Ezcaray was described to us as the most beautiful town in La Rioja and a ‘must see’ place to visit. It sits on the edge of the Sierra de la Demanda mountains on the banks of the River Oja and is just 30 kms west of Berceo. It was an easy decision to stay on at the campsite in Berceo another night and travel to Ezcaray for the day.
With just over 2,000 inhabitants Ezcaray is not a large town but, it attracts a great many tourists throughout the year. Summer and winter, it is particularly popular with visitors from the Basque Country.
Parking up was easy. There is a motorhome aire at the edge of the town next to the pretty 18th century Hermitage of Nuestra Senora de Allende.
The resident hermit in the hermitage accommodation adjoining the chapel let me in for a look and it is as pretty inside as outside. There’s a magnificent altar piece but an attractive and unusual feature inside is the collection of paintings on the side walls by the artist Arcabuceros Angeles.
We carried on towards the old town and soon encountered the Iglesia Parroquial de Santa Maria la Mayor, which is a fortress like church put together in several phases between the 12th and 16th centuries. It looks more like a small castle than a church and, as we arrived, was locked as tight as any fortress could be. I was having to settle for a couple of photos of the outside of the church but as I readied myself with the camera, I was distracted.
The hotel opposite the church houses the El Portal de Echaurren restaurant, the first ever Michelin Star restaurant in La Rioja and, what’s more, it now has two Michelin Stars. The restaurant’s menu was posted outside the entrance. It claims to showcase the flavours of the Al Rioja region and looks both exciting and reasonably priced. They were charging between 22 and 32 euros for a meat main course and between 29 and 60 euros for a fish main although, no one in their right mind would settle for just a main course in this restaurant. Eating in El Portal de Echaurren is apparently almost theatre. The appetizers are served in the garden, then; guests are shown the kitchens where an entree is produced and then; the principal course is delivered to the guest’s table in the restaurant area. Personally I would like to try their tasting menu with appropriate local wines and Vanya and I have promised ourselves we will return for such an experience. Only issue is that, with a visit to the kitchens being part of the eating experience, I don’t think we’ll be able to take the dogs with us. They have what looks like a sister restaurant almost next door, El Cuartito. Perhaps El Cuartito will be more accommodating?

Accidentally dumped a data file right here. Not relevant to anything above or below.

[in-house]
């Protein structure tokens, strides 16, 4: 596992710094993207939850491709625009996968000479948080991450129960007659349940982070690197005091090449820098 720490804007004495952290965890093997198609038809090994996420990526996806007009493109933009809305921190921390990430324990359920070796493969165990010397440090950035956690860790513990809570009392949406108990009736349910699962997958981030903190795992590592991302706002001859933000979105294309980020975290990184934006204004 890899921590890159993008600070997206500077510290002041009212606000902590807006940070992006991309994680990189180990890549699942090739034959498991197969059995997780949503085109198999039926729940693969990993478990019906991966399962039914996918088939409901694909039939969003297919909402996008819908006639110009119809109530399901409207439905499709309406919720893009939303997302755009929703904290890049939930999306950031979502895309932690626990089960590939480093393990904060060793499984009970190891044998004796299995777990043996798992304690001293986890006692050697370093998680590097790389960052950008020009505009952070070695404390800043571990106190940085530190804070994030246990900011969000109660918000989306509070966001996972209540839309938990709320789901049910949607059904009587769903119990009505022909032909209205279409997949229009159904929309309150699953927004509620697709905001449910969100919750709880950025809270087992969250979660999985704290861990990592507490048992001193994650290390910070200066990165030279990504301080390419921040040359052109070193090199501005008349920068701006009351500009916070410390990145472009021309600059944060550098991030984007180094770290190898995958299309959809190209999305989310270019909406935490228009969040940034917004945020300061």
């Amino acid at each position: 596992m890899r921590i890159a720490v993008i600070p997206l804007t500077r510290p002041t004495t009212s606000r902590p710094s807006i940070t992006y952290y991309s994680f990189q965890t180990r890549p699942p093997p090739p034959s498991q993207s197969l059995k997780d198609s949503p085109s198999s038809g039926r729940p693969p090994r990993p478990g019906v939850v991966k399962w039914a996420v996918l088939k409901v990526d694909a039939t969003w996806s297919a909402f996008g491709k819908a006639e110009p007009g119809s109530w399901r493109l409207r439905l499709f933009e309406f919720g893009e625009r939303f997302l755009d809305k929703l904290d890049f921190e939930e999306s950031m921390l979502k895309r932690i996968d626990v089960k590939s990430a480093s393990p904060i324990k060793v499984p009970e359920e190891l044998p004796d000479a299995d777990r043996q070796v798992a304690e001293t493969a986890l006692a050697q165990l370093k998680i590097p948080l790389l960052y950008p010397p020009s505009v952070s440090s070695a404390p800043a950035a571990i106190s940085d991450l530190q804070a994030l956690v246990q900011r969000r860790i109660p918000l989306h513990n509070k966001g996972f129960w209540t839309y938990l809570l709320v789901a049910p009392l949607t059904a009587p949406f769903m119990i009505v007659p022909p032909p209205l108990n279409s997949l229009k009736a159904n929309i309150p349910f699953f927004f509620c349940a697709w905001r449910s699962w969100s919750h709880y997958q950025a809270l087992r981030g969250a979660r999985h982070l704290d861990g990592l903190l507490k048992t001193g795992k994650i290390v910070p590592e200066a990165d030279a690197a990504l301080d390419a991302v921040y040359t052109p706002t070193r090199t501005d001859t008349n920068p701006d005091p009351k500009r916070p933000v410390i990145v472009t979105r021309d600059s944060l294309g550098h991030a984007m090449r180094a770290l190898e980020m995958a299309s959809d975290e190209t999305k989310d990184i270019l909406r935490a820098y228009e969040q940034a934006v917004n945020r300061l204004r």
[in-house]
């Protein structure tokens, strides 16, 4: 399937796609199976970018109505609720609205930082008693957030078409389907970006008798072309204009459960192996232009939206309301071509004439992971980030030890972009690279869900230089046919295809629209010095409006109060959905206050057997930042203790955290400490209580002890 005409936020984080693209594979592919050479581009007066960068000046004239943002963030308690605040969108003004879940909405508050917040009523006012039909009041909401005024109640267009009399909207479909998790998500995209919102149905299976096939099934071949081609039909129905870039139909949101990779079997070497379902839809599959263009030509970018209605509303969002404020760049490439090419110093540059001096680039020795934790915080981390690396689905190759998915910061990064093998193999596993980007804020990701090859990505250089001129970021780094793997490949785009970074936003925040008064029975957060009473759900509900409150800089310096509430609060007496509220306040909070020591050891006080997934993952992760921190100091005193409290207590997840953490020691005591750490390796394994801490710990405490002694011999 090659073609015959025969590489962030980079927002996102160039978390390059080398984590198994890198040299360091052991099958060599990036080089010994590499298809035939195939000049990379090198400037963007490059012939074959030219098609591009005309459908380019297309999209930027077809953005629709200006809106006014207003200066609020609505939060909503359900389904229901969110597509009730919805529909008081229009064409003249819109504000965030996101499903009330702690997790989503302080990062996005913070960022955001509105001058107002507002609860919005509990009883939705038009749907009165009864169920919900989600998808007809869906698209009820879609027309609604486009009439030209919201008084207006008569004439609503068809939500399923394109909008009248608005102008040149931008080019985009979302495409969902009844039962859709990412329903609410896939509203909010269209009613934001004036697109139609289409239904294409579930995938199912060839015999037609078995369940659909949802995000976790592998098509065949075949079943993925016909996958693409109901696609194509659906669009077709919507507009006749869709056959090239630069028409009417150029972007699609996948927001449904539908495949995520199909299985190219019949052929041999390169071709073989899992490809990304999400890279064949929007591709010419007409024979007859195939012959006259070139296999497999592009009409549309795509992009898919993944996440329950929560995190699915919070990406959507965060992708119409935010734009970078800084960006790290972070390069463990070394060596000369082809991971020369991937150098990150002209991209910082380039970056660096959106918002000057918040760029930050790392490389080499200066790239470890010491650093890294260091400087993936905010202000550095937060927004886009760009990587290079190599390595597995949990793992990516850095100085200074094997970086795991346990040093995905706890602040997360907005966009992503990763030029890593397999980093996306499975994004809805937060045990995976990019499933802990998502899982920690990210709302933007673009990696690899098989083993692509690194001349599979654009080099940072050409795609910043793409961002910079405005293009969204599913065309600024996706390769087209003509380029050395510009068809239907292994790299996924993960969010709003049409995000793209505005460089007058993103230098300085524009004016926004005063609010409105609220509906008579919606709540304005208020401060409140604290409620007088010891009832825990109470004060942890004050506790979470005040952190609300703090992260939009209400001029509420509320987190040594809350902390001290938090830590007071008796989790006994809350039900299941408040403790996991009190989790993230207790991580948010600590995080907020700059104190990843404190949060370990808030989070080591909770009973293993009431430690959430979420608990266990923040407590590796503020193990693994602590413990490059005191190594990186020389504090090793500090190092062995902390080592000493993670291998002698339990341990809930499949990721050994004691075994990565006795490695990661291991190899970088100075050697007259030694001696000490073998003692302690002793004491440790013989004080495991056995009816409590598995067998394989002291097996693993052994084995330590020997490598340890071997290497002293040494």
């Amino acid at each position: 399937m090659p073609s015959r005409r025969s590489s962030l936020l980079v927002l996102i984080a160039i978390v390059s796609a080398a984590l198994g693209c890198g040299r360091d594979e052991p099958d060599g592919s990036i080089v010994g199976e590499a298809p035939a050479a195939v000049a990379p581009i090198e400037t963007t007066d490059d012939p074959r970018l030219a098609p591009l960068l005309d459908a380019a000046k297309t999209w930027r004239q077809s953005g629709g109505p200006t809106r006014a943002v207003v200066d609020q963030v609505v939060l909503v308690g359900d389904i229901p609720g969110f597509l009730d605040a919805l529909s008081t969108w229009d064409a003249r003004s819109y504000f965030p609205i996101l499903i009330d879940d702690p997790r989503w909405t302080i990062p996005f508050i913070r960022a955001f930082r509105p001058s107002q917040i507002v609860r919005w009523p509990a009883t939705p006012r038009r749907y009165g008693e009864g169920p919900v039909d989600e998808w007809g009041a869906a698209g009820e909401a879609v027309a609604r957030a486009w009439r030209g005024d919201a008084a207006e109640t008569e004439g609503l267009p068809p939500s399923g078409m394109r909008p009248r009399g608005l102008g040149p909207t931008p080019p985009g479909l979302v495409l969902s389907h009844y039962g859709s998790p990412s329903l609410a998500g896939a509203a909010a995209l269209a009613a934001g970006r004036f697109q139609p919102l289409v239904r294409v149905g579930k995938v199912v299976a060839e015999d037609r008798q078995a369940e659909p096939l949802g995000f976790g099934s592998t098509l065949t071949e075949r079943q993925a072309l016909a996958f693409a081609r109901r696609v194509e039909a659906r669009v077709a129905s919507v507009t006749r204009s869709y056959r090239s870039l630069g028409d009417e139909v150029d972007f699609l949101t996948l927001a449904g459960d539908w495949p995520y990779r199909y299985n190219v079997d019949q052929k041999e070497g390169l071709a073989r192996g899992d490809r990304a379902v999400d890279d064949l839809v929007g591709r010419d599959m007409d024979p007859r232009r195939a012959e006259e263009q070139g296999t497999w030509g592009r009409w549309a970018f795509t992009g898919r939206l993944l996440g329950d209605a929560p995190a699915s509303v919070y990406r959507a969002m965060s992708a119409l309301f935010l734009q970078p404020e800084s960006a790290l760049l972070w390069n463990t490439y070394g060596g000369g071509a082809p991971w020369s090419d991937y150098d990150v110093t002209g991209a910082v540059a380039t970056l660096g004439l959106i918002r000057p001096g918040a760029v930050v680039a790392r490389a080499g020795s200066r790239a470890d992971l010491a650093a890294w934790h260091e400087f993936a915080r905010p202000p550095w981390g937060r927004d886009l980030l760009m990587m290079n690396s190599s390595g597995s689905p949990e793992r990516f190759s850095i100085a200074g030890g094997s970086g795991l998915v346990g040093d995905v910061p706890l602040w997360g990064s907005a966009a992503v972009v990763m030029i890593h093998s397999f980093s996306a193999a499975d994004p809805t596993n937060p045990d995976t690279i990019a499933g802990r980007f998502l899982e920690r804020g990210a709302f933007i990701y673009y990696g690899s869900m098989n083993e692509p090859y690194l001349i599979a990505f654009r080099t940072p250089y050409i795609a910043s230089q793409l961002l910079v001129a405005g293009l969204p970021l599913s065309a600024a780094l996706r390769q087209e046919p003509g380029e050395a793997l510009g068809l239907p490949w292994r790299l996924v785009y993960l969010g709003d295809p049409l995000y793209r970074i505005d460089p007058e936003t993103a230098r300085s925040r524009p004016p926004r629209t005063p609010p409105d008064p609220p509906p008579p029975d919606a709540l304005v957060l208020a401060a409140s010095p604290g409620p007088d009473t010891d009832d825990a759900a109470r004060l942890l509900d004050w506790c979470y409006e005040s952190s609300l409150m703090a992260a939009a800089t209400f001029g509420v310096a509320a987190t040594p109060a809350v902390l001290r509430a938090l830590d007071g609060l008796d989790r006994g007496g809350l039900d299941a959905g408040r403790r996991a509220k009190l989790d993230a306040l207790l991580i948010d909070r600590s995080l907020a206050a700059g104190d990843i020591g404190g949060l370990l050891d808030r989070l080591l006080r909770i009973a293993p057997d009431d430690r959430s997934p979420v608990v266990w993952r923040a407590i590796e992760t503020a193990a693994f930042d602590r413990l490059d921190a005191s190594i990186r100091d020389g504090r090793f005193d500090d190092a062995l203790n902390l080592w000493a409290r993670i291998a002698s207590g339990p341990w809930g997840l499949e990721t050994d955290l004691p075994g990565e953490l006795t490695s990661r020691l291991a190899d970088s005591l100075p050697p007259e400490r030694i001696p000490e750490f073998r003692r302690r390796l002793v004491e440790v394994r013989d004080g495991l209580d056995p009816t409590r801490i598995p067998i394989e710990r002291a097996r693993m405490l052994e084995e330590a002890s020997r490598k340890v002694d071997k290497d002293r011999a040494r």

Promising that we would soon return, we moved on into the old town and with the help of Google Maps quickly found the centre, the Plaza del Conde de Torremuzquiz (the Square of the Earl Torremuzquiz). In fact, the Square is better known as the Plaza del Quiosco (Square of the Kiosk). It is an ancient and picturesque square of half timbered three story buildings in the middle of which is a very odd looking but very pretty bandstand set on a stone foundation. It is this bandstand which has given the square it’s nickname, Plaza del Quiosco. Most of the buildings surrounding the square have been converted into cafe bars and craft shops. It was mid morning; the square was fairly full and there was a great atmosphere about the place. We settled outside one of the cafe-bars and took a pintxos brunch. I mentioned earlier that Ezcaray is very popular with visitors from the Basque Country and that is reflected in the cafe bar menus in the town. What would ordinarily be called tapas across most of Spain and in much of Castile y Leon is termed pintxos in Ezcaray.
I’ve not mentioned that Ezcaray is good for shopping; woollens in particular. Vanya had noticed this almost immediately upon entering the town and it wasn’t long before we were retracing our steps to another square we had crossed earlier in morning, the Plaza de la Verdura. I remember it because the town’s tourist office is to be found on that square. Vanya had seen an admittedly pretty full length woollen jumper. It’s now in the back of the Van.
Ezcaray has long been famous for the production of cloth (particularly woollen clothes and blankets) and at it’s peak in the 19th century had 29 textile factories employing 1,000 workers. That’s almost all gone now with most of the old mills having been demolished but one in particular has been saved. The Royal Cloth Factory of Santa Barbara has been converted into the Ayuntamiento (town hall), a Theatre and a Hotel. It is a striking building full of character.
Textile production has given way to tourism all year round in Ezcaray. The ski resort of Valdezcaray is only 14kms up the road. Valdezcaray was built in 1974 and has a skiable area of 22kms; service stations at three heights (1550m, 1620m and 1850m) and; 6 lifts capable of carrying 15,000 skiers an hour to a total 24 ski runs (including 4 green pistes, 6 blue, 10 red, 2 black and 2 yellow). I didn’t know that they had skiing in this part of the world.
We had a pleasant day in Ezcaray but, while it is a pretty little town, I wouldn’t describe it as the prettiest in the La Rioja region. I think we’ve yet to discover that place. No matter, we’ll be back if only to try one of those restaurants I wrote about. For now, it is back to Berceo and then on to another town which has been recommended by a friend: the wine capital of La Rioja, Haro.